Like so many chess players, I mis-spent my youth in pool halls … well, no, that’s not quite accurate. The truth is that I did squander alot of time studying the most popular, complex chess opening variations. “If my opponent falls into this trap at move five, then I’ve got him – I know it twenty moves deep all the way to mate! And in all variations!!” Or, I thought, “More likely, he won’t fall for the trap, but then I’ll play Fischer’s latest improvement at move 22, thus guaranteeing a small but comfortable edge.”
Although the traps did win a few games, in most cases my “deep preparation” was totally wasted. Most of my opponents didn’t even know the main lines, and my stronger opponents were equally uncooperative, easily sidestepping my dark designs.
On rare occasions in those days, I would take out an endgame book. I was told that endgames were good for you – sort of like taking vitamins, only a lot more work. I did manage to learn some basic endgame principles, but then it was always more fun to study tactical puzzles and even easier to go back to the openings. After all, it seemed essential to have a backup system for everything I played, just in case of “emergencies.” In all candor, after decades of tournament play I have never actually had such an emergency.
Nonetheless, it is a well known fact that I am single-handedly responsible for keeping Barnes and Noble in business, having purchased immense quantities of highly specialized opening books for many, many years. What’s worse, I actually spent time reading them. Then, when chess engines became commercially available, I started “checking” the openings book analyses and looking for theoretical novelties. Well, that didn’t last long – I soon realized that the authors, aside from being grandmasters, had engines at least as powerful as mine… In time, I also discovered that, except for rare early tactical skirmishes, engines are not of much help in the openings.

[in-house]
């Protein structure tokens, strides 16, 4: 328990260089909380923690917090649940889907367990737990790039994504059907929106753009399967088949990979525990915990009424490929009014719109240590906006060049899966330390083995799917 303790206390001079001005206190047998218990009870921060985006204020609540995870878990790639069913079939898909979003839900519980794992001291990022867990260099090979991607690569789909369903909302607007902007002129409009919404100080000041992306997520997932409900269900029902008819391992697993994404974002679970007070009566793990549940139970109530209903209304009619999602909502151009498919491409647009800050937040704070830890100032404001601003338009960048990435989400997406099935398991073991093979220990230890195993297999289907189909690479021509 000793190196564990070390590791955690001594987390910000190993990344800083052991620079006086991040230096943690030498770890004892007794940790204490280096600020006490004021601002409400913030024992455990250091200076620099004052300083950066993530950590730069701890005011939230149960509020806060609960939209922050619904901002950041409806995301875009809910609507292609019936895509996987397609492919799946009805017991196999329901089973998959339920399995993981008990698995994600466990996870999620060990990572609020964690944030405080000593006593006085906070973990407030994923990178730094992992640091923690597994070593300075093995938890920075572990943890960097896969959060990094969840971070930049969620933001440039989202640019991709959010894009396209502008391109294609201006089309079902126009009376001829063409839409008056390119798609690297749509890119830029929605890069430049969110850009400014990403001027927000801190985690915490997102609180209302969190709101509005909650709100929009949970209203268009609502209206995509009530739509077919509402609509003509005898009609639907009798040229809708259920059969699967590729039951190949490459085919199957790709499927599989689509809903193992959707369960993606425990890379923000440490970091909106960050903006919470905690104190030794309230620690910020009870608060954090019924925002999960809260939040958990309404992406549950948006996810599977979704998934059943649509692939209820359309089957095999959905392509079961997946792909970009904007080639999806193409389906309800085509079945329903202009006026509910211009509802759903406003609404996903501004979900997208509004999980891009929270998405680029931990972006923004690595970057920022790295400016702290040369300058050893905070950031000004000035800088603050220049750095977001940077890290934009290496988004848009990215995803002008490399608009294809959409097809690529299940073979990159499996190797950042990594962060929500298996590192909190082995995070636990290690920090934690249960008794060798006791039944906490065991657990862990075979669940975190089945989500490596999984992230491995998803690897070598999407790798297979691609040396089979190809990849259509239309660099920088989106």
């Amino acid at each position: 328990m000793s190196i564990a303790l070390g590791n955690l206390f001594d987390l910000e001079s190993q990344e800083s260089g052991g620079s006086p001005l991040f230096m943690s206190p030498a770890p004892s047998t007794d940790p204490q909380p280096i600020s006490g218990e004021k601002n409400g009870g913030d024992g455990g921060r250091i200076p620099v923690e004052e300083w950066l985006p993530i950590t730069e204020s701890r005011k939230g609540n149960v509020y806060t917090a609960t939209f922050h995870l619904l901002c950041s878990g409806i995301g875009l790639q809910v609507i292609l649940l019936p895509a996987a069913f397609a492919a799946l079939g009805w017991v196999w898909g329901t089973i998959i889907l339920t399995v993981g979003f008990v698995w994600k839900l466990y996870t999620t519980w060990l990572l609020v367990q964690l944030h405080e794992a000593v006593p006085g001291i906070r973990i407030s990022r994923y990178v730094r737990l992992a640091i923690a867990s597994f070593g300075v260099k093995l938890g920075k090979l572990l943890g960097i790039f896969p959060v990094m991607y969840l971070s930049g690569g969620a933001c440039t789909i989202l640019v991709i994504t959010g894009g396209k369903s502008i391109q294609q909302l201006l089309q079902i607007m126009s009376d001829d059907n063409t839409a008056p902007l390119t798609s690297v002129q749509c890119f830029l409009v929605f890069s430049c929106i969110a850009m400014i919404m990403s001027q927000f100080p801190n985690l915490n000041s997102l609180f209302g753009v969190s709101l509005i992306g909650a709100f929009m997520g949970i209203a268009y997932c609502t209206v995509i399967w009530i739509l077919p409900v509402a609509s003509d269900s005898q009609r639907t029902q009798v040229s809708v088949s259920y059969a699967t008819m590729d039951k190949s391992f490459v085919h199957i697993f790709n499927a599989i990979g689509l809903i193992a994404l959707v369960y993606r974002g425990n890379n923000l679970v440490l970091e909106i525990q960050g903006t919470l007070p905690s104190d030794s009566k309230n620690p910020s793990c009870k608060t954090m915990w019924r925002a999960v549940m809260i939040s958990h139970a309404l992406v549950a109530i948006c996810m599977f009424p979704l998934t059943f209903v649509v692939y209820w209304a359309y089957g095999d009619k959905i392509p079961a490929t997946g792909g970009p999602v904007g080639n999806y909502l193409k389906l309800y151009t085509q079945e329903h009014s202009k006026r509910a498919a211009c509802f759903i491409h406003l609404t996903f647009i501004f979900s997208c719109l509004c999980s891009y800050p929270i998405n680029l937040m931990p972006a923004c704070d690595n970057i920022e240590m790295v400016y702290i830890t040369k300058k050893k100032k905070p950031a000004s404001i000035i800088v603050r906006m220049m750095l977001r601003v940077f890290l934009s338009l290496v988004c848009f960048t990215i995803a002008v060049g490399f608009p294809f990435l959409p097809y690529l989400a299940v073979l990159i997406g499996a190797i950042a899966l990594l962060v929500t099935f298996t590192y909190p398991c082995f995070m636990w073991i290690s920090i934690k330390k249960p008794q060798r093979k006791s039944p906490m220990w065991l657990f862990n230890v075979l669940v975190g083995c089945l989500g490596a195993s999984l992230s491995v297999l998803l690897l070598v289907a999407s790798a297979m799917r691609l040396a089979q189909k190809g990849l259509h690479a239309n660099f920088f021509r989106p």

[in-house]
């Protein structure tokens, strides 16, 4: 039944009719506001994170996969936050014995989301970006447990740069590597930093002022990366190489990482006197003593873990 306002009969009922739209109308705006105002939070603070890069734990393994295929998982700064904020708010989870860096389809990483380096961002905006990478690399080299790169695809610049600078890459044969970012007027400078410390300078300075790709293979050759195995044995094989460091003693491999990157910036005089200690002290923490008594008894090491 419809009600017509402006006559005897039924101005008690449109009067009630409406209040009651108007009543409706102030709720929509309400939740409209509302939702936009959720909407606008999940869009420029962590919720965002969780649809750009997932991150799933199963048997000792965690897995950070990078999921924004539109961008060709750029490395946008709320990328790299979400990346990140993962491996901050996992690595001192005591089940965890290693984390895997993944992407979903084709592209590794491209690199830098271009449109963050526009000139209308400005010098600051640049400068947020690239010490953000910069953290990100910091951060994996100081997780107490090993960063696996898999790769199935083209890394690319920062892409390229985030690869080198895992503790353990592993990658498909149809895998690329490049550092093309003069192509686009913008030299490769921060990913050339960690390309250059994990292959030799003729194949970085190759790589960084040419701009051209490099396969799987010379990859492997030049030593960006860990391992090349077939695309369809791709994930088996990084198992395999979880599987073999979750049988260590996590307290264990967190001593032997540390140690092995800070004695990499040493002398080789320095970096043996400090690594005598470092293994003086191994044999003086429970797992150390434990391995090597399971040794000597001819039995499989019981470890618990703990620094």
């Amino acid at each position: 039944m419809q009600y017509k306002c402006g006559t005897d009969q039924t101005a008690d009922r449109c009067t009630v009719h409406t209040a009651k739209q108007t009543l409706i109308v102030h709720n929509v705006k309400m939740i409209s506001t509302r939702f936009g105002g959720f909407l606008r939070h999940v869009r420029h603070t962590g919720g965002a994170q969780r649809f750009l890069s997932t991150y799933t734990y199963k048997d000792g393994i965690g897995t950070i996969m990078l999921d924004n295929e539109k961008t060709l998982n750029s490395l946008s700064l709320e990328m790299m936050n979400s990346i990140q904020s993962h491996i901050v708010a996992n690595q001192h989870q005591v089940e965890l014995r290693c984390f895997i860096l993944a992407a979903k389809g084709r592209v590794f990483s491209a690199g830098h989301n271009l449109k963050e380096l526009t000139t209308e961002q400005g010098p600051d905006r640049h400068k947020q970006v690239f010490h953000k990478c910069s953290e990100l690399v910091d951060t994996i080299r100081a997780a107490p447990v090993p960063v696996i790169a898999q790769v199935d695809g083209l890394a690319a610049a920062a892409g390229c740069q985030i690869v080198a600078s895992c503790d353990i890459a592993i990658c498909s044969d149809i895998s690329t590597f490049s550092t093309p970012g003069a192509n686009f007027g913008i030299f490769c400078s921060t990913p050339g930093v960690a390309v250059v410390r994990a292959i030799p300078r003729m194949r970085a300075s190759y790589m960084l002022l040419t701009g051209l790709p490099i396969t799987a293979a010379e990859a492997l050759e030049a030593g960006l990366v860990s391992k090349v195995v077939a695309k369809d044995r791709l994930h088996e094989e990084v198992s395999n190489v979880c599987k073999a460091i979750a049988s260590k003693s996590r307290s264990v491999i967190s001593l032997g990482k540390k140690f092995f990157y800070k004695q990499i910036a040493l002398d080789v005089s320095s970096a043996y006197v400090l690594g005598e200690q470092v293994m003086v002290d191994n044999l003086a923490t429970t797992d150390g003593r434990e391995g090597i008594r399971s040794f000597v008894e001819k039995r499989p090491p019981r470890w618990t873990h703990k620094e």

So, at Nigel’s suggestion, I’m now making some opening repertoire changes that will reduce the amount of material I have to study. At the same time, these changes produce more solid positions that avoid feeding my habit for ultra-sharp positions (which require complex calculations at almost every move, an increasingly taxing task on my aging brain). But best of all, Nigel’s approach leaves lots of extra time to address an important neglected area, i.e. improving one’s endgame play. So that’s Step 1 – finding the time and making endgame study a priority.
Here are a few instructive endgames I’ve studied so far this week – games by two of the greatest endgame players in history, Jose Raul Capablanca and Akiba Rubinstein.